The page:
The taste and smell of diacetyl is widely described as buttery, butterscotch or caramel and has become much maligned within the craft beer world. But to me, diacetyl (just a note – not an inundation) is usually a good thing, and outside craft beer it’s seen as such in cereals, popcorn and desserts – even in electronic vapes.
Diacetyl can act as a fondant edge to take away the copper coin brashness of beer – which is my earliest impression of ale from mid-teenagehood.
I’ve heard a tale – perhaps apocryphal – of a visit by the south Herts group of CAMRA to a local brewery some years ago. Once installed, a member plunged his head into a bag of hops (or perhaps pellets) and emerged beaming like one of the Bisto kids, ’diacetyl’, he purred, eyes rolling back to their whites.
I can believe this tale, though the subject’s ‘high’ is enhanced at each retelling (especially by me!). The problem is the flavour of diacetyl doesn’t come from the hops, but through the yeast as part of the brewing process.
With diacetyl in mind, I have fond memories of Zebedee – a golden ale by Rebellion Brewery from Marlow Bottom, Buckinghamshire. It’s one of those blonde hoppy ales that really shines in good condition and has some pleasant diacetyl – as in caramel.
I went on a pub crawl with my sister in Wallingford and had said Zebedee in the George Hotel. The beer was live, gambolling, golden and gleeful in the glass. Outside, sheet rain cascaded several feet from us so heavily it was like those light-cancelling Travelodge curtains. The deluge added to the comfort of the pub interior and the homely warmth of the session. Vigour, refreshment and comfort had a name: Zebedee – at least to me.
Zebedee had also been imbibed by a man I know in St Albans and we happened to relate our experiences of it. I told him I loved the beer – the balance was just right. His flesh started to blanch in recollection. He swivelled uneasily on the bar stool, underwear itchy. Eyes bulging, his features contorted into a grotesque rictus like a man forced to suck aspic jelly through a condom – diacetyl!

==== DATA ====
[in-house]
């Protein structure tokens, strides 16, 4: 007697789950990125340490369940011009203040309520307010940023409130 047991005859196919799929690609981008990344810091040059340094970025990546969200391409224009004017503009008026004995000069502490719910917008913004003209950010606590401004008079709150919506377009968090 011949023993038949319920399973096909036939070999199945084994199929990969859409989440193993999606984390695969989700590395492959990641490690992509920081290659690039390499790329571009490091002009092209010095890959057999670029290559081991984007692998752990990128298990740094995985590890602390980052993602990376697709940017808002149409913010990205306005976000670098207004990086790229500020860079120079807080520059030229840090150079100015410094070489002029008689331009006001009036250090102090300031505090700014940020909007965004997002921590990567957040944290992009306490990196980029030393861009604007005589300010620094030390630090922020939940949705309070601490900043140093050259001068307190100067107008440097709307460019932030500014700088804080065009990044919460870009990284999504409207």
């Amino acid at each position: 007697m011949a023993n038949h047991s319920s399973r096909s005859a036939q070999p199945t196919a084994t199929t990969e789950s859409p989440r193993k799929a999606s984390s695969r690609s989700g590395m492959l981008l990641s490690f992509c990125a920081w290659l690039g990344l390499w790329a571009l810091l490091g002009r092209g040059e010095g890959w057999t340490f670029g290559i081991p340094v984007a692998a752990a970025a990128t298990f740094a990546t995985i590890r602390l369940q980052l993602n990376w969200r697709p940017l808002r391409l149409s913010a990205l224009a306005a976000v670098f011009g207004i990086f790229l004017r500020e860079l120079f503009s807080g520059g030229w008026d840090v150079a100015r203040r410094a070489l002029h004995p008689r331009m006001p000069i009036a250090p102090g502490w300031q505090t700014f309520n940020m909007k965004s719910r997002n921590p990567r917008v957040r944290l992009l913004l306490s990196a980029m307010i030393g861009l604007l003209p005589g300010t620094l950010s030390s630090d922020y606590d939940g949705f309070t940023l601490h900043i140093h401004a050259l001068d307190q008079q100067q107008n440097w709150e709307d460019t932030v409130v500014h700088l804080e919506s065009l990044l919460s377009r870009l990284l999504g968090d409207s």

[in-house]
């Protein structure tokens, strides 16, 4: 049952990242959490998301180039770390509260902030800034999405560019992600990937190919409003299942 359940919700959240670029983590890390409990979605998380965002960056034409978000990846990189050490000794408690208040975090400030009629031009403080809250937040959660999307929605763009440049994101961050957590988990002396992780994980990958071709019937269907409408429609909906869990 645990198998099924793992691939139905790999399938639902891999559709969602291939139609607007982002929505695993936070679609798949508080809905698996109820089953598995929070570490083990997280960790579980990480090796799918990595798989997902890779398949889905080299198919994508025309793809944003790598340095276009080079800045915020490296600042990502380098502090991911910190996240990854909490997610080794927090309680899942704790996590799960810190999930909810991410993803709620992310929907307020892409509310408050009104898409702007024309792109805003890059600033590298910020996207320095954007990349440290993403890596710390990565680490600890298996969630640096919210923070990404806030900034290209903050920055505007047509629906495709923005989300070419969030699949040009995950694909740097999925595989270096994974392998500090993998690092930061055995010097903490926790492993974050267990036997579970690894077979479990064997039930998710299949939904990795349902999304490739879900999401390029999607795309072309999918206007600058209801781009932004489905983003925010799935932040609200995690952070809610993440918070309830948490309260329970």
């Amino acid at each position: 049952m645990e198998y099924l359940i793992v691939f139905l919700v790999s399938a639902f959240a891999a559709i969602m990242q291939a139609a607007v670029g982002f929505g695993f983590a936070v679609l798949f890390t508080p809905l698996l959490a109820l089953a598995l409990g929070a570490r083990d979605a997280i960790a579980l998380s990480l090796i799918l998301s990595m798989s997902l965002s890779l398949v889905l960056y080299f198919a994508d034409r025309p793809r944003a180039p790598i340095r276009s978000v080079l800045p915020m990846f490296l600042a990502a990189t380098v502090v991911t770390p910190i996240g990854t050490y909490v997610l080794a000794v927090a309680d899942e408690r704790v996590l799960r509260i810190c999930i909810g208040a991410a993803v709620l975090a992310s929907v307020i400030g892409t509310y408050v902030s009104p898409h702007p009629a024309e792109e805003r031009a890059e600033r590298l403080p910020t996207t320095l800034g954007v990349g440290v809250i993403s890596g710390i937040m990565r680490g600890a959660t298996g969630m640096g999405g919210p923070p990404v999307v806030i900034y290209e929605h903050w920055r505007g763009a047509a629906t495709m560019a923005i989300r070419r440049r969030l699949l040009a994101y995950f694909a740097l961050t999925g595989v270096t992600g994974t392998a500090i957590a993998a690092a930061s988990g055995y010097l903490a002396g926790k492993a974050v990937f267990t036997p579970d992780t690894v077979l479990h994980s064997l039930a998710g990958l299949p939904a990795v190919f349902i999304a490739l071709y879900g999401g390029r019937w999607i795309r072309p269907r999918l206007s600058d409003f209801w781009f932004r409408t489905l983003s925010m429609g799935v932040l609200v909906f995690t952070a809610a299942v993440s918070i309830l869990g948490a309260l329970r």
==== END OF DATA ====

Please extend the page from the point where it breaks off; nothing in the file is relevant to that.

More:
Appreciating a note of caramel isn’t the same as wanting to skoll a pint of caramel – it’s just a note. Butter is sickly.
The varied nuances of beer would be unpalateable if magnified to the extreme. Ale has downable appeal because these understated tastes balance eachother out; the bitterness against the sweetness – the greenery versus the granary.
But if it’s sweetness that so bothers people, now consider the darker beers on offer in a craft beer outlet. Marvel at the peanut butter, tiramisu, battenberg, marzipan, vanilla, hazelnut, tonka, maple and pecan. These are all quantum leaps from the benign sweetness of mild caramel – a mere squib in a munitions vault by comparison. From butter(scotch) we get to marzipan – something which I can barely lick for fear of being turned inside-out in odium.
It’s the hops isn’t it? With modern beers, anything standing in the way of lupulin had better go hard or go home. Is a note of diacetyl so knocked because it’s a hint rather than full-on Willy Wonka assault and contemporary brewing swerves such humility?
With the imperial strength beers, is the addition of nuclear confection actually a subliminal way of trying to balance out a beer, albeit by fighting fire with fire? TNT chlorophyll against thermobaric cloy? Does that 12% triple sundae and tonka rye IPA actually daydream of the refinement of a pint of well-kept Zebedee?